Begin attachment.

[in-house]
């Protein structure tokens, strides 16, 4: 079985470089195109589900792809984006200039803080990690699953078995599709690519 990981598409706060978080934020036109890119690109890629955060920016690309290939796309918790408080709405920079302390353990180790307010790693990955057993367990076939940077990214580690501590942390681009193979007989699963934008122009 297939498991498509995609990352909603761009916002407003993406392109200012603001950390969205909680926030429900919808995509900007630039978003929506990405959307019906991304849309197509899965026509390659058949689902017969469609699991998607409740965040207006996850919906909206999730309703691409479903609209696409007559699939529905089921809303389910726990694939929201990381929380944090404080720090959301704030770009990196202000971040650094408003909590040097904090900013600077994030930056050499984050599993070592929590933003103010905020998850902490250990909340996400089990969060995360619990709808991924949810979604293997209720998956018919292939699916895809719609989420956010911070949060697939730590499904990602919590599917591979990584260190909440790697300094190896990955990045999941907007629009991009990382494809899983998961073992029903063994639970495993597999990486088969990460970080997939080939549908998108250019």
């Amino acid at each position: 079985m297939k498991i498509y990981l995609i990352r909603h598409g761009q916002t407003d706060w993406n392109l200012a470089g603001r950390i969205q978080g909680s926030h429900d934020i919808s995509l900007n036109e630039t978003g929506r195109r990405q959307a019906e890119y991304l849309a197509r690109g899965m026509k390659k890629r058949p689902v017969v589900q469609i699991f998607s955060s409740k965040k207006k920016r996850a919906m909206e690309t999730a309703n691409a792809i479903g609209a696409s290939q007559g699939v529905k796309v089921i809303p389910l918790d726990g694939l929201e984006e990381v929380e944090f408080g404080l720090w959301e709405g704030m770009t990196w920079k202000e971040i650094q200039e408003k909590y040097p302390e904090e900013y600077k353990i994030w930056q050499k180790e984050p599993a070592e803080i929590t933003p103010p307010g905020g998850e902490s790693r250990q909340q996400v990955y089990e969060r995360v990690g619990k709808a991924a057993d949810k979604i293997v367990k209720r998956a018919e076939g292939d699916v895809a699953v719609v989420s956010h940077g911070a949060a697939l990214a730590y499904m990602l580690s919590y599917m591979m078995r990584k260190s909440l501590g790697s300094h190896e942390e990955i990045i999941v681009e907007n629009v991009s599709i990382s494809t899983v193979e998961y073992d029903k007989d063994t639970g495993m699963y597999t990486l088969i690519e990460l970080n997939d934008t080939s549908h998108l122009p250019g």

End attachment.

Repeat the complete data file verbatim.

[in-house]
């Protein structure tokens, strides 16, 4: 079985470089195109589900792809984006200039803080990690699953078995599709690519 990981598409706060978080934020036109890119690109890629955060920016690309290939796309918790408080709405920079302390353990180790307010790693990955057993367990076939940077990214580690501590942390681009193979007989699963934008122009 297939498991498509995609990352909603761009916002407003993406392109200012603001950390969205909680926030429900919808995509900007630039978003929506990405959307019906991304849309197509899965026509390659058949689902017969469609699991998607409740965040207006996850919906909206999730309703691409479903609209696409007559699939529905089921809303389910726990694939929201990381929380944090404080720090959301704030770009990196202000971040650094408003909590040097904090900013600077994030930056050499984050599993070592929590933003103010905020998850902490250990909340996400089990969060995360619990709808991924949810979604293997209720998956018919292939699916895809719609989420956010911070949060697939730590499904990602919590599917591979990584260190909440790697300094190896990955990045999941907007629009991009990382494809899983998961073992029903063994639970495993597999990486088969990460970080997939080939549908998108250019």
């Amino acid at each position: 079985m297939k498991i498509y990981l995609i990352r909603h598409g761009q916002t407003d706060w993406n392109l200012a470089g603001r950390i969205q978080g909680s926030h429900d934020i919808s995509l900007n036109e630039t978003g929506r195109r990405q959307a019906e890119y991304l849309a197509r690109g899965m026509k390659k890629r058949p689902v017969v589900q469609i699991f998607s955060s409740k965040k207006k920016r996850a919906m909206e690309t999730a309703n691409a792809i479903g609209a696409s290939q007559g699939v529905k796309v089921i809303p389910l918790d726990g694939l929201e984006e990381v929380e944090f408080g404080l720090w959301e709405g704030m770009t990196w920079k202000e971040i650094q200039e408003k909590y040097p302390e904090e900013y600077k353990i994030w930056q050499k180790e984050p599993a070592e803080i929590t933003p103010p307010g905020g998850e902490s790693r250990q909340q996400v990955y089990e969060r995360v990690g619990k709808a991924a057993d949810k979604i293997v367990k209720r998956a018919e076939g292939d699916v895809a699953v719609v989420s956010h940077g911070a949060a697939l990214a730590y499904m990602l580690s919590y599917m591979m078995r990584k260190s909440l501590g790697s300094h190896e942390e990955i990045i999941v681009e907007n629009v991009s599709i990382s494809t899983v193979e998961y073992d029903k007989d063994t639970g495993m699963y597999t990486l088969i690519e990460l970080n997939d934008t080939s549908h998108l122009p250019g």